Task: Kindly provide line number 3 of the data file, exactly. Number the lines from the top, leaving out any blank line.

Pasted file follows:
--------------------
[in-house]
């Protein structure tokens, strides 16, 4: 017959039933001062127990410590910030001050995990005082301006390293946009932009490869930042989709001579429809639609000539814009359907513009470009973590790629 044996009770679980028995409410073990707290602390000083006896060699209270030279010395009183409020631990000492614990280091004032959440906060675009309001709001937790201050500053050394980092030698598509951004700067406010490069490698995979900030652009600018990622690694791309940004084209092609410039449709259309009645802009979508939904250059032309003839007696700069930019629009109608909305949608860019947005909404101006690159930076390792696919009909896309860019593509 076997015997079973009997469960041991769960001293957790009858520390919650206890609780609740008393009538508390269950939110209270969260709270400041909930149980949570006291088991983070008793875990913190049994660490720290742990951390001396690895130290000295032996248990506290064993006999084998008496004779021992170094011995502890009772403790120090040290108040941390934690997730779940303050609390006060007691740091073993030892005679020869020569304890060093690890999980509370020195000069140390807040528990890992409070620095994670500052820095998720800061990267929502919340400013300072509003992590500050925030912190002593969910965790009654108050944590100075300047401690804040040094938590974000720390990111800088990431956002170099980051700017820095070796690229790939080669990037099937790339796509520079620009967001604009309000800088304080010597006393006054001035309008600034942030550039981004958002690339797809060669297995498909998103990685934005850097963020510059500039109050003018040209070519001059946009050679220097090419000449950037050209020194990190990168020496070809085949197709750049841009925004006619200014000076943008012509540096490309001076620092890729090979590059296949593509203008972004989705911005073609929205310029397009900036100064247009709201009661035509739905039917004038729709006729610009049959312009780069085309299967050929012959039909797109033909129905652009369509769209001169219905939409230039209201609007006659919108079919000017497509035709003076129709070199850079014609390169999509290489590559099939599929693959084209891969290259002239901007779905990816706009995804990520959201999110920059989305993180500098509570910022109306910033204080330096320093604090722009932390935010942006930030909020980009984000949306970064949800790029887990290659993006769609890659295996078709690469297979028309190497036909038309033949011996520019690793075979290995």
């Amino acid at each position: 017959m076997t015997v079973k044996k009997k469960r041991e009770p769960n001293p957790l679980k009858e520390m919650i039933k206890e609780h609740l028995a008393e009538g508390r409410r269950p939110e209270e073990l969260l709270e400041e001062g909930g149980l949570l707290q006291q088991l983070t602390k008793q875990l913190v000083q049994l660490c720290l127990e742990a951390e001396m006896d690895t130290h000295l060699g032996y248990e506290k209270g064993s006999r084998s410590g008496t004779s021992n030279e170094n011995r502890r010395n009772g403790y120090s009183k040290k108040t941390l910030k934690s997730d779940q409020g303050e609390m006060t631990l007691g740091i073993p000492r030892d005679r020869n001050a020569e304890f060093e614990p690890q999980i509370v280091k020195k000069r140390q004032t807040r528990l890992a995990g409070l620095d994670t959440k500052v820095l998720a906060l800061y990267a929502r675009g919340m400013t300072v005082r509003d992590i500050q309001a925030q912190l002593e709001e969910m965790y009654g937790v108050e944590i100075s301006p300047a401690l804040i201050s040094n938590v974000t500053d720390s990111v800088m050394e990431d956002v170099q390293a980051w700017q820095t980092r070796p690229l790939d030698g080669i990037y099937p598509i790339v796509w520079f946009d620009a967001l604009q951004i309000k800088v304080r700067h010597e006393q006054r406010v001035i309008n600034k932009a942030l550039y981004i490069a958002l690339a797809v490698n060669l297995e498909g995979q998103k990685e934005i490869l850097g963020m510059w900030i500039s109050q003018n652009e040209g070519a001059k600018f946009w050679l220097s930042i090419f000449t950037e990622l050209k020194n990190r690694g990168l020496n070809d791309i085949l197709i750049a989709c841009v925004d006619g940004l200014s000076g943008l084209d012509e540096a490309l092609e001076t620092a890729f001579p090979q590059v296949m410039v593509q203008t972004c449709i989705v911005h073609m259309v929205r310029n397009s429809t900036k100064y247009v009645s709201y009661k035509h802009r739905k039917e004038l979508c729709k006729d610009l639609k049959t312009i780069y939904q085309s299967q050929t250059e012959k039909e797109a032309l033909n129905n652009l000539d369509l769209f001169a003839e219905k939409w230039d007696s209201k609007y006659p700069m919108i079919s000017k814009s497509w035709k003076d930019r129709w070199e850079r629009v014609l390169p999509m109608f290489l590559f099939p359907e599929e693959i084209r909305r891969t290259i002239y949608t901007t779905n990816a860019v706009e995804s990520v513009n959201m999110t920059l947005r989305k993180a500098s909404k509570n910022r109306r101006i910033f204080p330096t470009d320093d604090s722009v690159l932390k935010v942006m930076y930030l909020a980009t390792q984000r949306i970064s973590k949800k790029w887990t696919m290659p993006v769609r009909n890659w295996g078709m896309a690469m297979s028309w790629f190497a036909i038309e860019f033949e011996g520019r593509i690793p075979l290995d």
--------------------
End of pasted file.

């Amino acid at each position: 017959m076997t015997v079973k044996k009997k469960r041991e009770p769960n001293p957790l679980k009858e520390m919650i039933k206890e609780h609740l028995a008393e009538g508390r409410r269950p939110e209270e073990l969260l709270e400041e001062g909930g149980l949570l707290q006291q088991l983070t602390k008793q875990l913190v000083q049994l660490c720290l127990e742990a951390e001396m006896d690895t130290h000295l060699g032996y248990e506290k209270g064993s006999r084998s410590g008496t004779s021992n030279e170094n011995r502890r010395n009772g403790y120090s009183k040290k108040t941390l910030k934690s997730d779940q409020g303050e609390m006060t631990l007691g740091i073993p000492r030892d005679r020869n001050a020569e304890f060093e614990p690890q999980i509370v280091k020195k000069r140390q004032t807040r528990l890992a995990g409070l620095d994670t959440k500052v820095l998720a906060l800061y990267a929502r675009g919340m400013t300072v005082r509003d992590i500050q309001a925030q912190l002593e709001e969910m965790y009654g937790v108050e944590i100075s301006p300047a401690l804040i201050s040094n938590v974000t500053d720390s990111v800088m050394e990431d956002v170099q390293a980051w700017q820095t980092r070796p690229l790939d030698g080669i990037y099937p598509i790339v796509w520079f946009d620009a967001l604009q951004i309000k800088v304080r700067h010597e006393q006054r406010v001035i309008n600034k932009a942030l550039y981004i490069a958002l690339a797809v490698n060669l297995e498909g995979q998103k990685e934005i490869l850097g963020m510059w900030i500039s109050q003018n652009e040209g070519a001059k600018f946009w050679l220097s930042i090419f000449t950037e990622l050209k020194n990190r690694g990168l020496n070809d791309i085949l197709i750049a989709c841009v925004d006619g940004l200014s000076g943008l084209d012509e540096a490309l092609e001076t620092a890729f001579p090979q590059v296949m410039v593509q203008t972004c449709i989705v911005h073609m259309v929205r310029n397009s429809t900036k100064y247009v009645s709201y009661k035509h802009r739905k039917e004038l979508c729709k006729d610009l639609k049959t312009i780069y939904q085309s299967q050929t250059e012959k039909e797109a032309l033909n129905n652009l000539d369509l769209f001169a003839e219905k939409w230039d007696s209201k609007y006659p700069m919108i079919s000017k814009s497509w035709k003076d930019r129709w070199e850079r629009v014609l390169p999509m109608f290489l590559f099939p359907e599929e693959i084209r909305r891969t290259i002239y949608t901007t779905n990816a860019v706009e995804s990520v513009n959201m999110t920059l947005r989305k993180a500098s909404k509570n910022r109306r101006i910033f204080p330096t470009d320093d604090s722009v690159l932390k935010v942006m930076y930030l909020a980009t390792q984000r949306i970064s973590k949800k790029w887990t696919m290659p993006v769609r009909n890659w295996g078709m896309a690469m297979s028309w790629f190497a036909i038309e860019f033949e011996g520019r593509i690793p075979l290995d």